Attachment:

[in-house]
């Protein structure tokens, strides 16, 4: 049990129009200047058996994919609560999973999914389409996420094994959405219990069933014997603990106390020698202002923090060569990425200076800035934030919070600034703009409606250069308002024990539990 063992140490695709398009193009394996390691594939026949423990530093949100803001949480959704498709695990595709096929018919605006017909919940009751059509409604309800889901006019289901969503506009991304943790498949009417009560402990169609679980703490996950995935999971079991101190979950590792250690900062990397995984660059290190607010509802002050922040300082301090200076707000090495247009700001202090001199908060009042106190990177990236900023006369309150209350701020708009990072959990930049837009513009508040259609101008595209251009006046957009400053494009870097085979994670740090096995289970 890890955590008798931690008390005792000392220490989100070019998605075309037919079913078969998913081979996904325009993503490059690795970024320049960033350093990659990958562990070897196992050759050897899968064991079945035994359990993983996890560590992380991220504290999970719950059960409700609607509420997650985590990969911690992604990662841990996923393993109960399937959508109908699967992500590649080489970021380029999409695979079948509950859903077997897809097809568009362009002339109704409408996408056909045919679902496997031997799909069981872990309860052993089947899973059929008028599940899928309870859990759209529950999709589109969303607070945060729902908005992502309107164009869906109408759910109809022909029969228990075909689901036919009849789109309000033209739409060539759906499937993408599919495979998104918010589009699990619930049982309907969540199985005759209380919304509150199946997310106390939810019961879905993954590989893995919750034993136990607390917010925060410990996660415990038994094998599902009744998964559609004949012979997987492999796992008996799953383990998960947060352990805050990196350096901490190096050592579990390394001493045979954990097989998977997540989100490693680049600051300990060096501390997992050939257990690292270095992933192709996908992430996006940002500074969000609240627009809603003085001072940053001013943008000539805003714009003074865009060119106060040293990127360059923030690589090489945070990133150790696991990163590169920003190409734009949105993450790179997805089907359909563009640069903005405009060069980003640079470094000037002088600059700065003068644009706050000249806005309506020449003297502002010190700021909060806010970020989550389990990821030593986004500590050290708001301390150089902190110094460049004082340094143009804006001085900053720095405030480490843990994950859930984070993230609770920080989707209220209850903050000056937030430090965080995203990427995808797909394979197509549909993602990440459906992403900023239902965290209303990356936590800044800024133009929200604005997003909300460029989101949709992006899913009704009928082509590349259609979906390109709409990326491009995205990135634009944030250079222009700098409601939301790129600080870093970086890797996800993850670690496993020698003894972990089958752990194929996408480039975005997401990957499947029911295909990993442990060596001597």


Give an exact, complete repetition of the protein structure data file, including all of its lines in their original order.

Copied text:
[in-house]
């Protein structure tokens, strides 16, 4: 049990129009200047058996994919609560999973999914389409996420094994959405219990069933014997603990106390020698202002923090060569990425200076800035934030919070600034703009409606250069308002024990539990 063992140490695709398009193009394996390691594939026949423990530093949100803001949480959704498709695990595709096929018919605006017909919940009751059509409604309800889901006019289901969503506009991304943790498949009417009560402990169609679980703490996950995935999971079991101190979950590792250690900062990397995984660059290190607010509802002050922040300082301090200076707000090495247009700001202090001199908060009042106190990177990236900023006369309150209350701020708009990072959990930049837009513009508040259609101008595209251009006046957009400053494009870097085979994670740090096995289970 890890955590008798931690008390005792000392220490989100070019998605075309037919079913078969998913081979996904325009993503490059690795970024320049960033350093990659990958562990070897196992050759050897899968064991079945035994359990993983996890560590992380991220504290999970719950059960409700609607509420997650985590990969911690992604990662841990996923393993109960399937959508109908699967992500590649080489970021380029999409695979079948509950859903077997897809097809568009362009002339109704409408996408056909045919679902496997031997799909069981872990309860052993089947899973059929008028599940899928309870859990759209529950999709589109969303607070945060729902908005992502309107164009869906109408759910109809022909029969228990075909689901036919009849789109309000033209739409060539759906499937993408599919495979998104918010589009699990619930049982309907969540199985005759209380919304509150199946997310106390939810019961879905993954590989893995919750034993136990607390917010925060410990996660415990038994094998599902009744998964559609004949012979997987492999796992008996799953383990998960947060352990805050990196350096901490190096050592579990390394001493045979954990097989998977997540989100490693680049600051300990060096501390997992050939257990690292270095992933192709996908992430996006940002500074969000609240627009809603003085001072940053001013943008000539805003714009003074865009060119106060040293990127360059923030690589090489945070990133150790696991990163590169920003190409734009949105993450790179997805089907359909563009640069903005405009060069980003640079470094000037002088600059700065003068644009706050000249806005309506020449003297502002010190700021909060806010970020989550389990990821030593986004500590050290708001301390150089902190110094460049004082340094143009804006001085900053720095405030480490843990994950859930984070993230609770920080989707209220209850903050000056937030430090965080995203990427995808797909394979197509549909993602990440459906992403900023239902965290209303990356936590800044800024133009929200604005997003909300460029989101949709992006899913009704009928082509590349259609979906390109709409990326491009995205990135634009944030250079222009700098409601939301790129600080870093970086890797996800993850670690496993020698003894972990089958752990194929996408480039975005997401990957499947029911295909990993442990060596001597």